Judge whacks firm for pretexting, bars sale of consumer telephone numbers

Chalk up one win for keeping private information private – at least for the moment. 

A Federal judge today barred what he called an illegal operation of an information broker who advertised and sold confidential consumer telephone records to third parties without the consumers’ knowledge or consent – a nefarious operation known as pretexting.   

In entering summary judgment for the Federal Trade Commission against AccuSearch  doing business as Abika.com, Judge William F. Downes of the U.S. District Court for the District of Wyoming also required the defendants to give up nearly $200,000 in ill-gotten gains derived from the consumer phone records they sold, and ordered that the individuals whose records were sold be notified. 

In May 2006, the FTC charged AccuSearch, and its principal, Jay Patel, with violating federal law by selling consumers’ phone records to third parties without the consumers’ knowledge or authorization. According to the FTC complaint, the defendants advertised on their Web site that they could obtain the confidential phone records of any individual – including details of outgoing and incoming calls – and make that information available to their clients for a fee. To obtain such information, which is not legally available to the public, the FTC alleged that the defendants caused others to use “false pretenses, fraudulent statements, fraudulent or stolen documents or other misrepresentations, including posing as a customer of a telecommunications carrier,” to induce the telecommunications carriers to disclose the confidential records.

Consumers whose phone records were sold by defendants suffered substantial injury as a result of those sales. The FTC charged that the defendants’ practices were unfair in violation of the FTC Act. In today’s ruling, the judge found that the defendants’ obtaining and selling of confidential phone records without consumers’ knowledge or consent was “necessarily accomplished through illegal means,” and that defendants knew that the phone records were being obtained surreptitiously, the FTC said in a release.   

 The court further found that this practice caused substantial injury to consumers, including: serious health and safety risks experienced by some consumers from stalkers and abusers; economic harm associated with changing telephone carriers and upgrading security on their accounts; and a host of “substantial and real” emotional harms. The court concluded that consumers had no way to avoid these harms. “In fact,” Judge Downes wrote, “the evidence presented before the court indicates that confidential consumer phone records were sold through Abika.com despite considerable efforts by consumers to maintain the privacy of those records.”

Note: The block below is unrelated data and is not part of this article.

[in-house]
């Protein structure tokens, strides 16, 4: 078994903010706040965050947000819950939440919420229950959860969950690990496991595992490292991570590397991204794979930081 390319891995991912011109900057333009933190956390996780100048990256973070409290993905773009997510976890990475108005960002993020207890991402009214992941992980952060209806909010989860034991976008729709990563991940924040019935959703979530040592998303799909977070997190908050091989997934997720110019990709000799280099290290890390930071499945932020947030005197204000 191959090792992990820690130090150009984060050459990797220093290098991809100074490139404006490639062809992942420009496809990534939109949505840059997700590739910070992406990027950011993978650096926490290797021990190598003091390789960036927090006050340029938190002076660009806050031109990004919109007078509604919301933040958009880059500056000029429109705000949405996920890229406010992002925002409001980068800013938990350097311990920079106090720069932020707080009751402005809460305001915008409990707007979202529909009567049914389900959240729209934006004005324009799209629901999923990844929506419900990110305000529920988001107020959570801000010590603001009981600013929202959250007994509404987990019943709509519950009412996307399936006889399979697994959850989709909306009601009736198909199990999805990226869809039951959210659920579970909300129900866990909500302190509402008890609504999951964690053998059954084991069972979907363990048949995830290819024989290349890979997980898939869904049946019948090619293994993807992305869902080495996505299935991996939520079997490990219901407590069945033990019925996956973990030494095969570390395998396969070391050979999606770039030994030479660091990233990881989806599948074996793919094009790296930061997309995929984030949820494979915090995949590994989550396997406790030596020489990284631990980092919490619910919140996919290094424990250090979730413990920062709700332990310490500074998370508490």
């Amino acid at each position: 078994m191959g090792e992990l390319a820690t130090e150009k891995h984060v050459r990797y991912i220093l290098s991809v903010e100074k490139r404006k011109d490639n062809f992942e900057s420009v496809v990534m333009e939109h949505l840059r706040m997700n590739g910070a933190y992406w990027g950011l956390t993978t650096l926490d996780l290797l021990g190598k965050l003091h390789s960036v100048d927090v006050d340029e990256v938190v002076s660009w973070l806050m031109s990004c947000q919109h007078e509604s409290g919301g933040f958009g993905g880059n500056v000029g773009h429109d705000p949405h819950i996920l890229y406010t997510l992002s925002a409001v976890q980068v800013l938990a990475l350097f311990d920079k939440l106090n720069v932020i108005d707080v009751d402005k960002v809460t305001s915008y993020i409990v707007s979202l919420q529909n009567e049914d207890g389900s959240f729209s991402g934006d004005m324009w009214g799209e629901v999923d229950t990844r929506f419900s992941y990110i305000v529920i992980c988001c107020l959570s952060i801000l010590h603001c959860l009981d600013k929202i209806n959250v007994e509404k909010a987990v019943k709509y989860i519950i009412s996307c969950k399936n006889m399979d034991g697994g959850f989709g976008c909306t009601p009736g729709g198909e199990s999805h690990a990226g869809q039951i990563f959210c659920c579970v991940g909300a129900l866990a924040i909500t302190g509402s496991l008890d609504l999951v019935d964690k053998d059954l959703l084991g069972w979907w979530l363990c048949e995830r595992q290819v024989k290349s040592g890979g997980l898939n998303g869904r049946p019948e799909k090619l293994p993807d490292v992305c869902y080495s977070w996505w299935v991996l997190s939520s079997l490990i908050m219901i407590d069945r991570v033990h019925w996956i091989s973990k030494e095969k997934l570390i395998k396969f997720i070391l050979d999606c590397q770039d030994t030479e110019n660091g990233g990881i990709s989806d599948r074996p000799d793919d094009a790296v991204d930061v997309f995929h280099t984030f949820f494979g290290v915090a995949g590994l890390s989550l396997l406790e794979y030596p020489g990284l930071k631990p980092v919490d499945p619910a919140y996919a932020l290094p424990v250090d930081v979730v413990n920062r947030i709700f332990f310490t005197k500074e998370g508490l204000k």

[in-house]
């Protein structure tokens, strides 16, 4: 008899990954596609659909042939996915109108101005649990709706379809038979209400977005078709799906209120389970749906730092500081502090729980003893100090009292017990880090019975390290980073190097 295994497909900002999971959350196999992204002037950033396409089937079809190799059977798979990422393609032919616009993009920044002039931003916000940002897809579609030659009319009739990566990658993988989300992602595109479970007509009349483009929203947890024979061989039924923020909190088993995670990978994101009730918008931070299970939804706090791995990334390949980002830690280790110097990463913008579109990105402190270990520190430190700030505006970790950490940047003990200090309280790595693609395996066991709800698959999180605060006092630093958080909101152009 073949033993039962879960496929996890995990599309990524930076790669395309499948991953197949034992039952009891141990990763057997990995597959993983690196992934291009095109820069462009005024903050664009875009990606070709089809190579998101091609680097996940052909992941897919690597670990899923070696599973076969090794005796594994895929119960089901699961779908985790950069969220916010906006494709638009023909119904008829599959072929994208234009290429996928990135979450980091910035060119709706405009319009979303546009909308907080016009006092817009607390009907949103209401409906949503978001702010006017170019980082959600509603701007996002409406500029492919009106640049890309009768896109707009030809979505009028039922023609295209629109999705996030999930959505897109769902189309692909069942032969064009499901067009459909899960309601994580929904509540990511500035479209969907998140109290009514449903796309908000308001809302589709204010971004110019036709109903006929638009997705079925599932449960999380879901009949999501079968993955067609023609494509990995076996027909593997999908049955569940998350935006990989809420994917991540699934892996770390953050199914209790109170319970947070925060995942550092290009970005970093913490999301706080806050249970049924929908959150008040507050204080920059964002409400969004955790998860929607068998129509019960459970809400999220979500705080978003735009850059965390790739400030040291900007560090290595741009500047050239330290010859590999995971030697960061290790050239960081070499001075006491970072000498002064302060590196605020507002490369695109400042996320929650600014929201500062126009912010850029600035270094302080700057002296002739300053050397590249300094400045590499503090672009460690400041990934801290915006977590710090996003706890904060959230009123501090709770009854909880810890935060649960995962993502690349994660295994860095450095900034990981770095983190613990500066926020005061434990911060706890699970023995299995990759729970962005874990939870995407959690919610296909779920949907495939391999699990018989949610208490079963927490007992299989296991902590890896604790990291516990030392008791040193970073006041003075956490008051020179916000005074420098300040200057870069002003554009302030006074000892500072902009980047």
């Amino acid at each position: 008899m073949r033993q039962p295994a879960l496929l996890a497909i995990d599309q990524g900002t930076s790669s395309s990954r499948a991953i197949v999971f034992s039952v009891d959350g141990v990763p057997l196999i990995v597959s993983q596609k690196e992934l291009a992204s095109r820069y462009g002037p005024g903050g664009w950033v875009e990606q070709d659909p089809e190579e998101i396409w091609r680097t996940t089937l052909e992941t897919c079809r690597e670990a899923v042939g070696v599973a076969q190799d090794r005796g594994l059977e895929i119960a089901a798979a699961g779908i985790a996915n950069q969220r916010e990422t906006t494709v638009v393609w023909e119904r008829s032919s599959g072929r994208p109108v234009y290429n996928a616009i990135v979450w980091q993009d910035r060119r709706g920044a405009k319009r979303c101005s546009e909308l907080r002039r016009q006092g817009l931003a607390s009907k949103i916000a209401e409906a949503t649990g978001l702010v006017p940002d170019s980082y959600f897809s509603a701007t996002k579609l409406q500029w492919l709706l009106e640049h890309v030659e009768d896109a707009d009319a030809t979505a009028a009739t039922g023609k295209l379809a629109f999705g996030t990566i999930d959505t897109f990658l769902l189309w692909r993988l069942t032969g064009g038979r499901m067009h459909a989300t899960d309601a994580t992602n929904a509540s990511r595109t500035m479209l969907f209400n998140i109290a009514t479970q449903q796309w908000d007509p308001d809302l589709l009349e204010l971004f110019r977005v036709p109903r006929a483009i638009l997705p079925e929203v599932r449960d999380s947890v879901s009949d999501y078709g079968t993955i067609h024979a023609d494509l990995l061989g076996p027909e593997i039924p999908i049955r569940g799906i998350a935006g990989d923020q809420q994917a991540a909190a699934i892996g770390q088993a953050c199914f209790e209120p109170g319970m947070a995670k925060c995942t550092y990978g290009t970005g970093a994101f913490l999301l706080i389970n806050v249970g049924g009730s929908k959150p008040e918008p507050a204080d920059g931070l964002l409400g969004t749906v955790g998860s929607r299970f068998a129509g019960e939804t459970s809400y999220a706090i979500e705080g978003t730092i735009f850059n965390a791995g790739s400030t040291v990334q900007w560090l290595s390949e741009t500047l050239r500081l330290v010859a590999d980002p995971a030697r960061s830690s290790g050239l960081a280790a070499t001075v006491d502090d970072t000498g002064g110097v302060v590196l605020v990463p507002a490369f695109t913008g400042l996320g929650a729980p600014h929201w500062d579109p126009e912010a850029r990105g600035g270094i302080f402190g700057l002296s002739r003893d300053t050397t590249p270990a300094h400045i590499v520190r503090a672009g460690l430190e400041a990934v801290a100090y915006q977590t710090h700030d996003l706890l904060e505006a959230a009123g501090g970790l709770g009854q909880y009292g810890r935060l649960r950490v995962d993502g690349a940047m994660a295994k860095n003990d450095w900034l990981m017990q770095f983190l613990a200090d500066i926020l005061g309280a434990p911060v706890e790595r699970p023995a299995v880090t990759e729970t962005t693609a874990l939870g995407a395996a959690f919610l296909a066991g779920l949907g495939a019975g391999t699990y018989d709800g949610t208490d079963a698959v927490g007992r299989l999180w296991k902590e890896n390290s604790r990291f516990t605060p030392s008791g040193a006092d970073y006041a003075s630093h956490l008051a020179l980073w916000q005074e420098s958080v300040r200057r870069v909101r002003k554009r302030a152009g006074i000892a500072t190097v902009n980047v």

Judge Downes also rejected the defendants’ claimed immunity under Section 230 of the Communications Decency Act, 47 U.S.C. § 230, a federal statute that confers immunity on interactive computer service providers for publishing information content provided by a third party. The court found that the defendants failed to establish two of the three necessary elements of a CDA defense, holding that the FTC’s lawsuit did not seek to “treat” defendants as a publisher within the meaning of the CDA, and that the defendants participated in the creation or development of the information content, the FTC said.  

Following his opinion, Judge Downes permanently barred the defendants from obtaining, causing others to obtain, marketing, or selling consumers’ telephone records except as permitted by law. The order also bars the defendants from purchasing, marketing, or selling consumer personal information unless the information was lawfully obtained. The order prohibits the defendants from making deceptive statements to obtain consumers’ personal information and from buying such information from third parties.  

The defendants have appealed the order to the Tenth Circuit Court of Appeals, so this ruling might not be the last we hear of this.   

The practice of pretexting largely became public when Hewlett-Packard got mired in a mudfest when it admitted it had hired investigators who used pretexting to gain access to reporters' and board members' phone records in an effort to find the source of board leaks in 2006.  Since then FCC has strengthened rules against the practice. 

The FCC in 2007 required carriers to notify customers immediately when there are changes to their accounts, such as a new password, a new address or an online account opened.  The FCC order also requires carriers to notify customers and law enforcement officials if there's been an unauthorized disclosure of phone records.

Carriers will also be required to obtain "explicit consent" from a customer before disclosing phone records.

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